I had to dig a little to find that little history lesson but for those of you that have asked, “Why does it have to be Man Cave, what about the women?” all I can say is I suggest you talk to Joanne, she started it; so it shall now be known that the term “Man Cave” was coined by a woman.
My Cave didn’t really start off as one, what I mean is mine just sort of happened. My wife and I had a space in the house that really we didn’t have a plan for. It was a catch all storage area for construction materials we bought as we remodeled the house room by room. I also had a growing collection of Dale Earnhardt and Dale Earnhardt Jr. memorabilia and she actually had the idea of turning it into a room so I could display my collection; to say that I am an Earnhardt fan is a huge understatement. I guess she thought it was better than my idea of using the entire house and believe me, that’s not a stretch form the truth, I not only have enough to fill a house but the thought did cross my mind. Now that I think about it, she out smarted me since I got so excited about remodeling that room it motivated me to finish the rest of the house so I could start on it. Women are devious little creatures sometimes.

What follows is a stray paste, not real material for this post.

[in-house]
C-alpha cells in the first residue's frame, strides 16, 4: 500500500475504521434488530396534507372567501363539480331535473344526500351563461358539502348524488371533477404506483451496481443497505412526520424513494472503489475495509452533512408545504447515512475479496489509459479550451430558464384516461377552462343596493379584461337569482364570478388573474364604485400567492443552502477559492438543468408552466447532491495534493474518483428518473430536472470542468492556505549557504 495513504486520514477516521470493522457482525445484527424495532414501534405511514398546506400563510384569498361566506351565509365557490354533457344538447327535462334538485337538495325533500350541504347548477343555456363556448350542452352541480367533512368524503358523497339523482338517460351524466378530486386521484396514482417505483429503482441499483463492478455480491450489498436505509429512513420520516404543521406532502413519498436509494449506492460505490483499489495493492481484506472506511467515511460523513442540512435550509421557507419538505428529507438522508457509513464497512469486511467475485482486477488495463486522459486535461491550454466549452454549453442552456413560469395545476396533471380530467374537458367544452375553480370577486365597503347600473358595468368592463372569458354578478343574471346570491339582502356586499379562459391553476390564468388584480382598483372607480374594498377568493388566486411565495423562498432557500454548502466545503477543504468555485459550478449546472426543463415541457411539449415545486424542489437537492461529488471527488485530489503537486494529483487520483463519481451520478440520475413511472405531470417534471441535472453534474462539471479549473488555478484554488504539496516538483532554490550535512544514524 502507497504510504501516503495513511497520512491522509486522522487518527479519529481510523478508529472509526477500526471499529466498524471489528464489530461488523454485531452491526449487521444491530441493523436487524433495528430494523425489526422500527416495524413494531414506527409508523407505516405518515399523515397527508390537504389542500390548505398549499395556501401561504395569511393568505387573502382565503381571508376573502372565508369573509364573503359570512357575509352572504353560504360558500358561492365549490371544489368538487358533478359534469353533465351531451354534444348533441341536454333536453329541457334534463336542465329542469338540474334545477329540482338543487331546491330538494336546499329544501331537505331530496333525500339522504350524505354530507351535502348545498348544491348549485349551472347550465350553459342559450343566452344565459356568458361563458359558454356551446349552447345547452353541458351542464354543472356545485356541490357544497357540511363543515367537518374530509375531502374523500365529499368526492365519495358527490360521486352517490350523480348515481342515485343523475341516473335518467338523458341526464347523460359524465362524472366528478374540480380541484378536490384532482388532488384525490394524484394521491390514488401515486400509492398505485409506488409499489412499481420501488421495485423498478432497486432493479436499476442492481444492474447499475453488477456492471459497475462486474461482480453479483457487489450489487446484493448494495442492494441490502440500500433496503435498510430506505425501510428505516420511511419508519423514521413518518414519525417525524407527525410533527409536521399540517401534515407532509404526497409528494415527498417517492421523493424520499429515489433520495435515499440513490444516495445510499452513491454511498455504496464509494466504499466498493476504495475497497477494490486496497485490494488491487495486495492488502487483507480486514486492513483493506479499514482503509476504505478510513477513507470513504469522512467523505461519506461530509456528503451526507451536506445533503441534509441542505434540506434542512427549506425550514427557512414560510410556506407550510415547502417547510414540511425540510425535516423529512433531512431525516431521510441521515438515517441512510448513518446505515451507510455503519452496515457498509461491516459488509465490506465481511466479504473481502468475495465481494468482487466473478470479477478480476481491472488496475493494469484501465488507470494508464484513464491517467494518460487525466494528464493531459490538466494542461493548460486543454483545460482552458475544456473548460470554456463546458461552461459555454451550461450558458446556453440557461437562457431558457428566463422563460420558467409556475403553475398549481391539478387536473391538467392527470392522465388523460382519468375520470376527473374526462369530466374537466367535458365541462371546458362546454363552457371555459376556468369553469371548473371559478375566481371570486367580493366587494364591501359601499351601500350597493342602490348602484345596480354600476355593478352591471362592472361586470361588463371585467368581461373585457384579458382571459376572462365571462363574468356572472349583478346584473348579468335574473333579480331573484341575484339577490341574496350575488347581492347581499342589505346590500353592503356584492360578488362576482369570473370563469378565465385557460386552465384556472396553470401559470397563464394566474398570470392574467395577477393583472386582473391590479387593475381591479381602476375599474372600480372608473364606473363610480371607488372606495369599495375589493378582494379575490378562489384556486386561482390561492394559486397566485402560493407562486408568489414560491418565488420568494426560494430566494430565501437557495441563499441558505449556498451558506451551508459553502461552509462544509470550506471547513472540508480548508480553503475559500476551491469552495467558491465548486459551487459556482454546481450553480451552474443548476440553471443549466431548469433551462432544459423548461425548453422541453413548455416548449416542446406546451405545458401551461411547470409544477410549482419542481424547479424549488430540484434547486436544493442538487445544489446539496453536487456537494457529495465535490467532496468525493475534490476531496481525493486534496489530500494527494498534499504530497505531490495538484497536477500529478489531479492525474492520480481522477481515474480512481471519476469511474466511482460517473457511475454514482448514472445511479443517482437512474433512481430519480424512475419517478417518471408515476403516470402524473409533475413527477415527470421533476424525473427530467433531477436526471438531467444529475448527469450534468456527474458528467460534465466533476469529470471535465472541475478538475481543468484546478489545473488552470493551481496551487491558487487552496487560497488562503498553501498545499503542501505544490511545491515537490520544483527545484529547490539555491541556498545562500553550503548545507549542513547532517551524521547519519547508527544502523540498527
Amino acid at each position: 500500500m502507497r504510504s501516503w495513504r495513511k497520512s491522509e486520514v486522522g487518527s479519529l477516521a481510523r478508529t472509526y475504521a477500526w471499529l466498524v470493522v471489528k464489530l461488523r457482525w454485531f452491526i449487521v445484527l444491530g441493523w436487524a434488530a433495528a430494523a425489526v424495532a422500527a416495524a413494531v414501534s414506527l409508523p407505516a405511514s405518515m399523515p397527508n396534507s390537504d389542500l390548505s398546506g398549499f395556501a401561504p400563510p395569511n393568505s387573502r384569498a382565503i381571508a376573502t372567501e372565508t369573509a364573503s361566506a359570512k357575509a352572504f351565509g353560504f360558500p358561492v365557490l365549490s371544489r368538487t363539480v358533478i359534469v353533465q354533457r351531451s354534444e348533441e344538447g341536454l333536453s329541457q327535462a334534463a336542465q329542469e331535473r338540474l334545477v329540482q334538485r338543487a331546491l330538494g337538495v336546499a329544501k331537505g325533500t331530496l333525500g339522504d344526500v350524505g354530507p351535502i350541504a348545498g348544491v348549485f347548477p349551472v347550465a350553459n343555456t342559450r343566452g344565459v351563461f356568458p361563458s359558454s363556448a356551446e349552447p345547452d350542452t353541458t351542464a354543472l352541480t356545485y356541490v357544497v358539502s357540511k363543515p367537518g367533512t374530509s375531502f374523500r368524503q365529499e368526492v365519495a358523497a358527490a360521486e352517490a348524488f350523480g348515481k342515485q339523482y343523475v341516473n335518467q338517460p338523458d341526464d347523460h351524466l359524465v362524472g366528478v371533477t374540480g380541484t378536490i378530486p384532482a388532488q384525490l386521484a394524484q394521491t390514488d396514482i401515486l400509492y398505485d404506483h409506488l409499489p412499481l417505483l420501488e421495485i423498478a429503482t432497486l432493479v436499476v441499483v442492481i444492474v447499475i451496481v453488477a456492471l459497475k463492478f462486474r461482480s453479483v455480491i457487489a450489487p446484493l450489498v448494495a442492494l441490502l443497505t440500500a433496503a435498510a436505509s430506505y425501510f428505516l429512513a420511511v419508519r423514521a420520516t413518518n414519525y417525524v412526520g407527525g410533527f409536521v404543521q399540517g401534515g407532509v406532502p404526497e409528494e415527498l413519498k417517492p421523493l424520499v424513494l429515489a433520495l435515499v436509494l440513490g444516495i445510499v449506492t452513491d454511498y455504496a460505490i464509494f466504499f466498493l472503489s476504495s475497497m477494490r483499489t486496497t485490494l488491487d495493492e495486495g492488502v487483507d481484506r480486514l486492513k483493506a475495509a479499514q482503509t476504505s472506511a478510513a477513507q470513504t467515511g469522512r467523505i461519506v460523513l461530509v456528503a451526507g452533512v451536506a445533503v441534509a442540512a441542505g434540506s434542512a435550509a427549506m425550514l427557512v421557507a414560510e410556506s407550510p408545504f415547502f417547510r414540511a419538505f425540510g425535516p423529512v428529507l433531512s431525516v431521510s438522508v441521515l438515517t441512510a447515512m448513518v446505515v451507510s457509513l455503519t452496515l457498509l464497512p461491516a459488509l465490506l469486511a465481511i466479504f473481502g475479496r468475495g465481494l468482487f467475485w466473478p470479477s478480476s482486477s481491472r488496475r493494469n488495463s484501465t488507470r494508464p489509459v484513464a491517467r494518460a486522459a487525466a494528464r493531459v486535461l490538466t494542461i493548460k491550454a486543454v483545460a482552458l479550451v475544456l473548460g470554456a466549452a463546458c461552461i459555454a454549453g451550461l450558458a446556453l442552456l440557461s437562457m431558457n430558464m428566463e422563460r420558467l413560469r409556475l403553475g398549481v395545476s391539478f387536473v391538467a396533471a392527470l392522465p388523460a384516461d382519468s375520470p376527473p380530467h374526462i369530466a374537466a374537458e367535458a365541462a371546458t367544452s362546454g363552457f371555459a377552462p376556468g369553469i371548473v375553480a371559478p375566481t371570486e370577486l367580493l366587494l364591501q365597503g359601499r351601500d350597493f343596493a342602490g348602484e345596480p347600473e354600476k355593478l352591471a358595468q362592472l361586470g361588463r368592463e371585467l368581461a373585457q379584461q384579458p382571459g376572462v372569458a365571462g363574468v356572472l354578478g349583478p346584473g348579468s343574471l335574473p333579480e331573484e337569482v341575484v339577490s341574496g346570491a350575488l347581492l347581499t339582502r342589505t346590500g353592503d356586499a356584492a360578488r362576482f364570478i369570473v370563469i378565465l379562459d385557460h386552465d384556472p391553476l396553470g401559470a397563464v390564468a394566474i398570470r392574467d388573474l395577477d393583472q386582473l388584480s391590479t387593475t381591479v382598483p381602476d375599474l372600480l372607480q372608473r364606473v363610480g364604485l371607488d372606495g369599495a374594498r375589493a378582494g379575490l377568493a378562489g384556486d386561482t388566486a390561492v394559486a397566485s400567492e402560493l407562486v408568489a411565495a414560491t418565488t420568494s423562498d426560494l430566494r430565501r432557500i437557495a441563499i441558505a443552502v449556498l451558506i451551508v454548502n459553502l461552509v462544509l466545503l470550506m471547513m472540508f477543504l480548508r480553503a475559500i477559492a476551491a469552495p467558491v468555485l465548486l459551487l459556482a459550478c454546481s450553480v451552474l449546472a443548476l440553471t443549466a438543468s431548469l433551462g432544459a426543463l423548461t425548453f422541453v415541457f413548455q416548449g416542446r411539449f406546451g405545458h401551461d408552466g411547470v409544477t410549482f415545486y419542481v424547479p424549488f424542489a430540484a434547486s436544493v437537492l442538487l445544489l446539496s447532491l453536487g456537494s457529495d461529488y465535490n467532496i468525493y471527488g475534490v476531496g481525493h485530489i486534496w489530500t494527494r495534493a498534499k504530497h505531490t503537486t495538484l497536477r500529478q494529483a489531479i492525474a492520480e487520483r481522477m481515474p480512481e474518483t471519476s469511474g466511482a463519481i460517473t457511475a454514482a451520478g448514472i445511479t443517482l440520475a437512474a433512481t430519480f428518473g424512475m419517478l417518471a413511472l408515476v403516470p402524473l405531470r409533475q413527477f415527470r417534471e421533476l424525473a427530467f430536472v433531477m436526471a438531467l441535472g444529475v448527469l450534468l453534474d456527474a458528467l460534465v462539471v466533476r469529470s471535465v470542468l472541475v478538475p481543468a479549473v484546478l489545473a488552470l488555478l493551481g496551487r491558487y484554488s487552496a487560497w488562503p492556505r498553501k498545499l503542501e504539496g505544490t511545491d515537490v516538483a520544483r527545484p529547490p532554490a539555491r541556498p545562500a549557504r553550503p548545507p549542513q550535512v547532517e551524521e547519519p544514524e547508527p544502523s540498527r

The space is an addition to the main part of the house and constructed of brick, so that helped by being solid, sound deadening and a decent insulation factor. First thing was to rip out the Brady Bunch, 1970′s shag carpetand paneling. We also planned for removal of the sliding glass door, replacing it with new metal door, framed in the second exterior door and 4 windows so I would end up with more wall space inside.